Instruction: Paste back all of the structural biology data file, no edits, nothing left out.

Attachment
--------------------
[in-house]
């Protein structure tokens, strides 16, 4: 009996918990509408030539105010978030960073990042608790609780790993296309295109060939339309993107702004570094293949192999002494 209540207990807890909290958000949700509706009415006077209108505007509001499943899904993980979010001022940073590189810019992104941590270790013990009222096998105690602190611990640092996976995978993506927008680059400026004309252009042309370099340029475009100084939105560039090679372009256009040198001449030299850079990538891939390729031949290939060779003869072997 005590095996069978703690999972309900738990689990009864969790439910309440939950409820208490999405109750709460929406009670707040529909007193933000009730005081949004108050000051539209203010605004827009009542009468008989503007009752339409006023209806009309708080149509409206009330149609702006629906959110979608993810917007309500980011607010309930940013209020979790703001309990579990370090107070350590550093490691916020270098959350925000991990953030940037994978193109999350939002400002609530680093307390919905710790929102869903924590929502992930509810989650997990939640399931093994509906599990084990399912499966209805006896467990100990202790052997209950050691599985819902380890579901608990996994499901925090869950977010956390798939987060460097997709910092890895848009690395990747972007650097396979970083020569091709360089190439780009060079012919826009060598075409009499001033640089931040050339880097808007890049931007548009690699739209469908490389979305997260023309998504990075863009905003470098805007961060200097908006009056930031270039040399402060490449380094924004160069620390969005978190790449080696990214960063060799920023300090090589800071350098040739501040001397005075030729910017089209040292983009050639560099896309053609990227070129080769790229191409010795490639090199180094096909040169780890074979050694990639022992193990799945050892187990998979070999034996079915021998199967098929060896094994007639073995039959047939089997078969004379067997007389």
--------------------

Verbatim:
[in-house]
């Protein structure tokens, strides 16, 4: 009996918990509408030539105010978030960073990042608790609780790993296309295109060939339309993107702004570094293949192999002494 209540207990807890909290958000949700509706009415006077209108505007509001499943899904993980979010001022940073590189810019992104941590270790013990009222096998105690602190611990640092996976995978993506927008680059400026004309252009042309370099340029475009100084939105560039090679372009256009040198001449030299850079990538891939390729031949290939060779003869072997 005590095996069978703690999972309900738990689990009864969790439910309440939950409820208490999405109750709460929406009670707040529909007193933000009730005081949004108050000051539209203010605004827009009542009468008989503007009752339409006023209806009309708080149509409206009330149609702006629906959110979608993810917007309500980011607010309930940013209020979790703001309990579990370090107070350590550093490691916020270098959350925000991990953030940037994978193109999350939002400002609530680093307390919905710790929102869903924590929502992930509810989650997990939640399931093994509906599990084990399912499966209805006896467990100990202790052997209950050691599985819902380890579901608990996994499901925090869950977010956390798939987060460097997709910092890895848009690395990747972007650097396979970083020569091709360089190439780009060079012919826009060598075409009499001033640089931040050339880097808007890049931007548009690699739209469908490389979305997260023309998504990075863009905003470098805007961060200097908006009056930031270039040399402060490449380094924004160069620390969005978190790449080696990214960063060799920023300090090589800071350098040739501040001397005075030729910017089209040292983009050639560099896309053609990227070129080769790229191409010795490639090199180094096909040169780890074979050694990639022992193990799945050892187990998979070999034996079915021998199967098929060896094994007639073995039959047939089997078969004379067997007389």